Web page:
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Intellectual property
*
Investments
*
Lending to third parties
*
Banking facilities/borrowing from third parties, financial grants
*
Guarantees/indemnities/letters of credit
*
Product liability
*
Investigations, litigation, disputes
*
Insurance
*
Taxation
*
Non-compliance with agreements/change of control
*
Voidable transactions/reconstructions
*
Impending legislative changes
*
Compliance with special industry sector legislation
*
The effect of the euro on contracts, including payment arrangements
*




Beneficiaries of legal risk management and due
diligence
Organisations should be aware that, with the ever-increasing pressure from
regulators, security exchanges and stakeholders, there are a growing number of
beneficiaries of the risk management and due diligence processes. An overlap
in functions can occur, indeed when the parties are establishing the methodolo-
gies for legal risk management and due diligence tasks it is important that the
user of this information is considered. For example, in many places if it is a
government regulator, there are specific forms and formats in which data must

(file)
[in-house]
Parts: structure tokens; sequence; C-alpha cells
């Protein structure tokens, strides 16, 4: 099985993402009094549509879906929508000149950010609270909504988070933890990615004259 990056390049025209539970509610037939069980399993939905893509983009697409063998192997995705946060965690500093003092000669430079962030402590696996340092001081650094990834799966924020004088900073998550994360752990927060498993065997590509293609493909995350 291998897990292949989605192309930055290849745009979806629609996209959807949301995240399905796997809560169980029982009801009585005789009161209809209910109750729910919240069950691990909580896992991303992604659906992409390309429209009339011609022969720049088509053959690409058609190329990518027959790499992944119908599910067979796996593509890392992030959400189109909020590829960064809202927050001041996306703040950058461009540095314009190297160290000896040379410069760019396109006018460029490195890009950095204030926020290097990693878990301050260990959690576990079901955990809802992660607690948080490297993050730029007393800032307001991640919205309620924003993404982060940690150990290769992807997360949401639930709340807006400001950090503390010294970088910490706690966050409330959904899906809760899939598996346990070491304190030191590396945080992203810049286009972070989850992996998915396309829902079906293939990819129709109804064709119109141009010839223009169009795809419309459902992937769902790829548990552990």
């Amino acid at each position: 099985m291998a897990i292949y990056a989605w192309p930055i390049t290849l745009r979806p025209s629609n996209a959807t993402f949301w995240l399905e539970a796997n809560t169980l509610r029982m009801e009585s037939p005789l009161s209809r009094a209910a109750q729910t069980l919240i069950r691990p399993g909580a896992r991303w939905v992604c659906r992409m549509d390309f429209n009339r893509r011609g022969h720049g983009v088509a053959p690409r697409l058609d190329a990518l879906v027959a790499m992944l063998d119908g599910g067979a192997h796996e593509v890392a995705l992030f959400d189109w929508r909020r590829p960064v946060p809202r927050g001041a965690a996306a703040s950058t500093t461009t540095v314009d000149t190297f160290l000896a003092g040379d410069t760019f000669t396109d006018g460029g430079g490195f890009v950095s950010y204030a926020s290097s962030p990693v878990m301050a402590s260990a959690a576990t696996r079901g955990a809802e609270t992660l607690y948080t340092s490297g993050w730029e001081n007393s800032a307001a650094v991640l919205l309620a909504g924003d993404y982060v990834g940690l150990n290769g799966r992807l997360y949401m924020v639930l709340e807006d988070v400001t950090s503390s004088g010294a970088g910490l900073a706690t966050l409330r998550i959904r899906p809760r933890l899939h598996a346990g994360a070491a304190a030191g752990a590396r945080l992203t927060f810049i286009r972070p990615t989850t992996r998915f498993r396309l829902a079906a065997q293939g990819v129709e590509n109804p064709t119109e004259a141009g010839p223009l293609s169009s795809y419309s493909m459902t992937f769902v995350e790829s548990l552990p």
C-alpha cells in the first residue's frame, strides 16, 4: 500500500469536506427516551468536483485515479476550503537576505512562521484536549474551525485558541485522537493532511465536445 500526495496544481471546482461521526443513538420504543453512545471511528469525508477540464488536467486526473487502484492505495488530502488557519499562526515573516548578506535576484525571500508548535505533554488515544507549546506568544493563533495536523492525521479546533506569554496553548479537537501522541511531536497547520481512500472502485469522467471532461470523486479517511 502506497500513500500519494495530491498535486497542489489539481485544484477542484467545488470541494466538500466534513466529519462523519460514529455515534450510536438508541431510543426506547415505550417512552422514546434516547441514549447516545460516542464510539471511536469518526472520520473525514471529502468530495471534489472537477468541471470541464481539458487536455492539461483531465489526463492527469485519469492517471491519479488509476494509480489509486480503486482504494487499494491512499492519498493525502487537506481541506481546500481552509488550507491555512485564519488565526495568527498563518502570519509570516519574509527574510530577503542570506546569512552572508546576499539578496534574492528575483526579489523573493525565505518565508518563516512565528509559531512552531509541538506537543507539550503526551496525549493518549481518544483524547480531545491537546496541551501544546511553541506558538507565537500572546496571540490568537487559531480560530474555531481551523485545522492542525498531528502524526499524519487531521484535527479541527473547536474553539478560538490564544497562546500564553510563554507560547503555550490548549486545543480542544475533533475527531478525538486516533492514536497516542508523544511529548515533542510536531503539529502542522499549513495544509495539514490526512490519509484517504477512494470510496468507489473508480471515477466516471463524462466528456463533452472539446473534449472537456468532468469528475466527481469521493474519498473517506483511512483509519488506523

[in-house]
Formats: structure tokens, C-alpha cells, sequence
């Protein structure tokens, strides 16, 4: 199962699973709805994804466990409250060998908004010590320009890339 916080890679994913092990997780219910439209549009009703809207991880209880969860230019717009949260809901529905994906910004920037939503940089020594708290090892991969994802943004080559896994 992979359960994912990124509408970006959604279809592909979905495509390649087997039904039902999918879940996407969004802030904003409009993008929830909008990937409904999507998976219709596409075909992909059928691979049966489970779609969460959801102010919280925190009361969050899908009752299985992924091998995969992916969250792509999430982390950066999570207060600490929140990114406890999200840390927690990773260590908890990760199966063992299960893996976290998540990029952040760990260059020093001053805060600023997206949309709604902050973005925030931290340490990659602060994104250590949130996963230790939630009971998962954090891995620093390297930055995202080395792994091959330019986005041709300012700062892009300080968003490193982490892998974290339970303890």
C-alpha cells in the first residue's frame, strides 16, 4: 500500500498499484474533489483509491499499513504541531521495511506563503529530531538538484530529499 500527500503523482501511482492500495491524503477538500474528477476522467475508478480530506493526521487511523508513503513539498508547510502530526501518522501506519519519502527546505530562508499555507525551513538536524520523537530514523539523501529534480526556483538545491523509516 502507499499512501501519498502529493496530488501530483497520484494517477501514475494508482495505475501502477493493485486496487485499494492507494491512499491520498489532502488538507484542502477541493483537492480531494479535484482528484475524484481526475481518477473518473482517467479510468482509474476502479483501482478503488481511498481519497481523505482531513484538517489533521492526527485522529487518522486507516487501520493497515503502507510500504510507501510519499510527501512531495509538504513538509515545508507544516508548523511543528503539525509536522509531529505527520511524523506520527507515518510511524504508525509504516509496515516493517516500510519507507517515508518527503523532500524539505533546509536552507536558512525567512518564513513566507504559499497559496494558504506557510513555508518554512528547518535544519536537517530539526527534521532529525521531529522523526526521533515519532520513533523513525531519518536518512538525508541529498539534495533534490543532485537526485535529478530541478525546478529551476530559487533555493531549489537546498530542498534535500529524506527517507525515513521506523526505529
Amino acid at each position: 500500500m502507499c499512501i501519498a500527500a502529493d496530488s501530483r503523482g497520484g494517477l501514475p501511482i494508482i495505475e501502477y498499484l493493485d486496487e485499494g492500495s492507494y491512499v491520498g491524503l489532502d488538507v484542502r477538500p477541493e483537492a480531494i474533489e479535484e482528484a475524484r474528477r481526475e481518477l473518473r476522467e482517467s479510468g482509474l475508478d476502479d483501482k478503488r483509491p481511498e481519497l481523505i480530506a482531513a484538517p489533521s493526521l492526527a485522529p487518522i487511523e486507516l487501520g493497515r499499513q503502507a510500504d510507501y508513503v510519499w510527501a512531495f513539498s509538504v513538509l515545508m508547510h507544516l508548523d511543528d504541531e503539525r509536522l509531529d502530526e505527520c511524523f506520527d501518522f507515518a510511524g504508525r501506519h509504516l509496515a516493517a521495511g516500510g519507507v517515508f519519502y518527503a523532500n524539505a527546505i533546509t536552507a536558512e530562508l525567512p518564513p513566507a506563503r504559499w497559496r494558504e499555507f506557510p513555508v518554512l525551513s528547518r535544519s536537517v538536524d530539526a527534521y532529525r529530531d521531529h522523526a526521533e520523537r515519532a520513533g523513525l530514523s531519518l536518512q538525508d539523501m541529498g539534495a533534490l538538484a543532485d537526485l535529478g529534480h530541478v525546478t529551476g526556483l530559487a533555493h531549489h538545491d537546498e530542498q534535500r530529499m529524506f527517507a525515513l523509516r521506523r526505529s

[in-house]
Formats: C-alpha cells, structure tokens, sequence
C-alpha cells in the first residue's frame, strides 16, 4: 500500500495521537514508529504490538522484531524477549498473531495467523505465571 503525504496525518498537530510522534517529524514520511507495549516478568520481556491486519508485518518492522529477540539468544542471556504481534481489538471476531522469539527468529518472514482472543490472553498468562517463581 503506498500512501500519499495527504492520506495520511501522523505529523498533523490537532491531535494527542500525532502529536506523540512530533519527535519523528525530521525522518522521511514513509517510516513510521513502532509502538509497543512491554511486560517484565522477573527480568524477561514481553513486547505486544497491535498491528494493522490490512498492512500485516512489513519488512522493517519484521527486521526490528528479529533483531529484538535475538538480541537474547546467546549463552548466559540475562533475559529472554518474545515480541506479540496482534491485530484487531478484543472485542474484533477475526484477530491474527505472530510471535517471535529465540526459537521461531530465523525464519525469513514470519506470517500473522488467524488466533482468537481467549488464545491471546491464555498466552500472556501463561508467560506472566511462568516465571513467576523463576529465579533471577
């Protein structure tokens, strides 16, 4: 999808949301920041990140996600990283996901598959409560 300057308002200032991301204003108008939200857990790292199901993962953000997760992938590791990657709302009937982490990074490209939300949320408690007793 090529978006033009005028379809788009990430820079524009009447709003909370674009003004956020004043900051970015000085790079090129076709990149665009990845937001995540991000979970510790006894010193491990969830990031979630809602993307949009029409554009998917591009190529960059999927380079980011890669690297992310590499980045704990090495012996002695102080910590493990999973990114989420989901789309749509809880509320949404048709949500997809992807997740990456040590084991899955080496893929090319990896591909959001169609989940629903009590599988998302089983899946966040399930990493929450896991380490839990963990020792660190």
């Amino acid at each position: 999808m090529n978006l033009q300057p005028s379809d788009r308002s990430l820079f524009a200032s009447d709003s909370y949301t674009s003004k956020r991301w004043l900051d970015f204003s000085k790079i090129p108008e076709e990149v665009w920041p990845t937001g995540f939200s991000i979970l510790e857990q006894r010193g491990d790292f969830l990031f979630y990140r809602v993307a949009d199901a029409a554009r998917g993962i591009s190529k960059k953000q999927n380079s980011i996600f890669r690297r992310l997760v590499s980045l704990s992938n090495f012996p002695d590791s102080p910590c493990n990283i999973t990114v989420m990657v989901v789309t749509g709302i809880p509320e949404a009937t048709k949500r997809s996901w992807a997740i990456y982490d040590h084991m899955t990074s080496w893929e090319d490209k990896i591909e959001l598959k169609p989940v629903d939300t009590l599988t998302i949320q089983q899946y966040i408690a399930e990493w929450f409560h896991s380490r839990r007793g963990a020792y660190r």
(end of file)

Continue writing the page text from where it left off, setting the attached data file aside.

be presented. It will be very frustrating and more expensive to have to recast the
information multiple times just to conform to the regulator™s penchant for
specificity.
Chapter 4 “ Background to key aspects of legal risk management 87



Practical issues
In the context of this discussion practical examples of combining internal and
external activities are joint deals/transactions/joint ventures and other relation-
ships. As has been seen above, for this work due diligence is actually two-sided.
Each company within the relationship will have due diligence to perform.
Company 1 will want to investigate and examine Company 2 and vice versa “
Company 2 will need to assess Company 1. Mergers are especially the subject of
a due diligence exercise by each company, their lawyers, their accountants, gov-
ernment regulators (if public companies), insurance advisors, etc.
Bearing in mind the importance of the quality of data the key is to have
each due diligence team determine the level of exposure based on what can or
cannot be answered. Many deals or negotiations never get past due diligence
because there is not enough documentation about the company operations. As
with personal relationships, like marriage, the deal can be filled with risk as
there cannot be a total investigation just as there is never a complete investiga-
tion of the medical, emotional, financial history for each party to a marriage.
There has to be a balance that is part of the risk reward formula for all due dili-
gence activities. For example, in the case of a £50 million deal, not being able
to verify a £1000 transaction may not be worth the thousands that it takes to
validate the transaction.